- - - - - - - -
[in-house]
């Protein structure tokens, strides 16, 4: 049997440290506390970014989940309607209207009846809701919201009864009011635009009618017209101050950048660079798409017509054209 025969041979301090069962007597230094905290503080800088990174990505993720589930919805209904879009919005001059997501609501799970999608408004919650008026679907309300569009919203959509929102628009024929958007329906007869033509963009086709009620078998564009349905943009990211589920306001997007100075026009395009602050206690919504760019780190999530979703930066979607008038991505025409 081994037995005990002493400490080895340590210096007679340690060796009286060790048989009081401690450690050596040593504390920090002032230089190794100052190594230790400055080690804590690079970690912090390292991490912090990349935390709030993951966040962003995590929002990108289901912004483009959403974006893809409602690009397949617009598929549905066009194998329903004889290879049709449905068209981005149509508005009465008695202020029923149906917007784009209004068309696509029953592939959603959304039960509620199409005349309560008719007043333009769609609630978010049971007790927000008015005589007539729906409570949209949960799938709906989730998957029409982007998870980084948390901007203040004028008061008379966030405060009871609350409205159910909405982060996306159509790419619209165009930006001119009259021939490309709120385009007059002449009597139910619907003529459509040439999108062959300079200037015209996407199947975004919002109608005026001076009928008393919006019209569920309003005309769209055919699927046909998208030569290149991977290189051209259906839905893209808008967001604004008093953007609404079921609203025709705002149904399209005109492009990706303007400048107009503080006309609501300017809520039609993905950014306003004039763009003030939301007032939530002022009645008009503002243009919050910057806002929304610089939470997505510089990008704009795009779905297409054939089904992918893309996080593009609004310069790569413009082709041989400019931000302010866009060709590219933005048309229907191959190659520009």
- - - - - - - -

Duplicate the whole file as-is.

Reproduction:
[in-house]
């Protein structure tokens, strides 16, 4: 049997440290506390970014989940309607209207009846809701919201009864009011635009009618017209101050950048660079798409017509054209 025969041979301090069962007597230094905290503080800088990174990505993720589930919805209904879009919005001059997501609501799970999608408004919650008026679907309300569009919203959509929102628009024929958007329906007869033509963009086709009620078998564009349905943009990211589920306001997007100075026009395009602050206690919504760019780190999530979703930066979607008038991505025409 081994037995005990002493400490080895340590210096007679340690060796009286060790048989009081401690450690050596040593504390920090002032230089190794100052190594230790400055080690804590690079970690912090390292991490912090990349935390709030993951966040962003995590929002990108289901912004483009959403974006893809409602690009397949617009598929549905066009194998329903004889290879049709449905068209981005149509508005009465008695202020029923149906917007784009209004068309696509029953592939959603959304039960509620199409005349309560008719007043333009769609609630978010049971007790927000008015005589007539729906409570949209949960799938709906989730998957029409982007998870980084948390901007203040004028008061008379966030405060009871609350409205159910909405982060996306159509790419619209165009930006001119009259021939490309709120385009007059002449009597139910619907003529459509040439999108062959300079200037015209996407199947975004919002109608005026001076009928008393919006019209569920309003005309769209055919699927046909998208030569290149991977290189051209259906839905893209808008967001604004008093953007609404079921609203025709705002149904399209005109492009990706303007400048107009503080006309609501300017809520039609993905950014306003004039763009003030939301007032939530002022009645008009503002243009919050910057806002929304610089939470997505510089990008704009795009779905297409054939089904992918893309996080593009609004310069790569413009082709041989400019931000302010866009060709590219933005048309229907191959190659520009």